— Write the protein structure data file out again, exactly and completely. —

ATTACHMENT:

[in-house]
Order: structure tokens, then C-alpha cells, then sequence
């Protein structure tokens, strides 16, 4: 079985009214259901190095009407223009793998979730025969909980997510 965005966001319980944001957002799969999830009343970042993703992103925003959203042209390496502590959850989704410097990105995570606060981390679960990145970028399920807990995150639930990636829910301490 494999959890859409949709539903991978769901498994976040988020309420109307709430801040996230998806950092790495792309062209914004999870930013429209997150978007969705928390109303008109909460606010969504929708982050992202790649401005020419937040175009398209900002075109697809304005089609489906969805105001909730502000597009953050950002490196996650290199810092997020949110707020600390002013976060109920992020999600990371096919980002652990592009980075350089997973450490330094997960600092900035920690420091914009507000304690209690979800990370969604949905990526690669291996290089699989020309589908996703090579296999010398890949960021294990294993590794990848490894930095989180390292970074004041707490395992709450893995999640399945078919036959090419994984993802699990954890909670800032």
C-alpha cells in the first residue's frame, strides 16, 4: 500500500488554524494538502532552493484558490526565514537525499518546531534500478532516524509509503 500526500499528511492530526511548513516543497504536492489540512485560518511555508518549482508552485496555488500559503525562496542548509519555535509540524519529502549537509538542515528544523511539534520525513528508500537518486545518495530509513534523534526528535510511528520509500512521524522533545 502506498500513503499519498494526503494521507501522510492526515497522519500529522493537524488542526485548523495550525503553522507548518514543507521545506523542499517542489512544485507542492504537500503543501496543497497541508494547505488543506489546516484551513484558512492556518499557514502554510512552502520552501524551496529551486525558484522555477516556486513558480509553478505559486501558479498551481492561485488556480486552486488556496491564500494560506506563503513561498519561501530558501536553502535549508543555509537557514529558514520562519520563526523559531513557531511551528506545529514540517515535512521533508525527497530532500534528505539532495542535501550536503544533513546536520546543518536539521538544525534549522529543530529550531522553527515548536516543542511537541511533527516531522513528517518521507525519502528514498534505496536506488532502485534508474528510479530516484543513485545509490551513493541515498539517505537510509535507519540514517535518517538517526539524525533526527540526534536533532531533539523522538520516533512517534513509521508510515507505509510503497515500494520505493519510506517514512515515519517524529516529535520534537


[in-house]
Order: structure tokens, then C-alpha cells, then sequence
């Protein structure tokens, strides 16, 4: 079985009214259901190095009407223009793998979730025969909980997510 965005966001319980944001957002799969999830009343970042993703992103925003959203042209390496502590959850989704410097990105995570606060981390679960990145970028399920807990995150639930990636829910301490 494999959890859409949709539903991978769901498994976040988020309420109307709430801040996230998806950092790495792309062209914004999870930013429209997150978007969705928390109303008109909460606010969504929708982050992202790649401005020419937040175009398209900002075109697809304005089609489906969805105001909730502000597009953050950002490196996650290199810092997020949110707020600390002013976060109920992020999600990371096919980002652990592009980075350089997973450490330094997960600092900035920690420091914009507000304690209690979800990370969604949905990526690669291996290089699989020309589908996703090579296999010398890949960021294990294993590794990848490894930095989180390292970074004041707490395992709450893995999640399945078919036959090419994984993802699990954890909670800032």
C-alpha cells in the first residue's frame, strides 16, 4: 500500500488554524494538502532552493484558490526565514537525499518546531534500478532516524509509503 500526500499528511492530526511548513516543497504536492489540512485560518511555508518549482508552485496555488500559503525562496542548509519555535509540524519529502549537509538542515528544523511539534520525513528508500537518486545518495530509513534523534526528535510511528520509500512521524522533545 502506498500513503499519498494526503494521507501522510492526515497522519500529522493537524488542526485548523495550525503553522507548518514543507521545506523542499517542489512544485507542492504537500503543501496543497497541508494547505488543506489546516484551513484558512492556518499557514502554510512552502520552501524551496529551486525558484522555477516556486513558480509553478505559486501558479498551481492561485488556480486552486488556496491564500494560506506563503513561498519561501530558501536553502535549508543555509537557514529558514520562519520563526523559531513557531511551528506545529514540517515535512521533508525527497530532500534528505539532495542535501550536503544533513546536520546543518536539521538544525534549522529543530529550531522553527515548536516543542511537541511533527516531522513528517518521507525519502528514498534505496536506488532502485534508474528510479530516484543513485545509490551513493541515498539517505537510509535507519540514517535518517538517526539524525533526527540526534536533532531533539523522538520516533512517534513509521508510515507505509510503497515500494520505493519510506517514512515515519517524529516529535520534537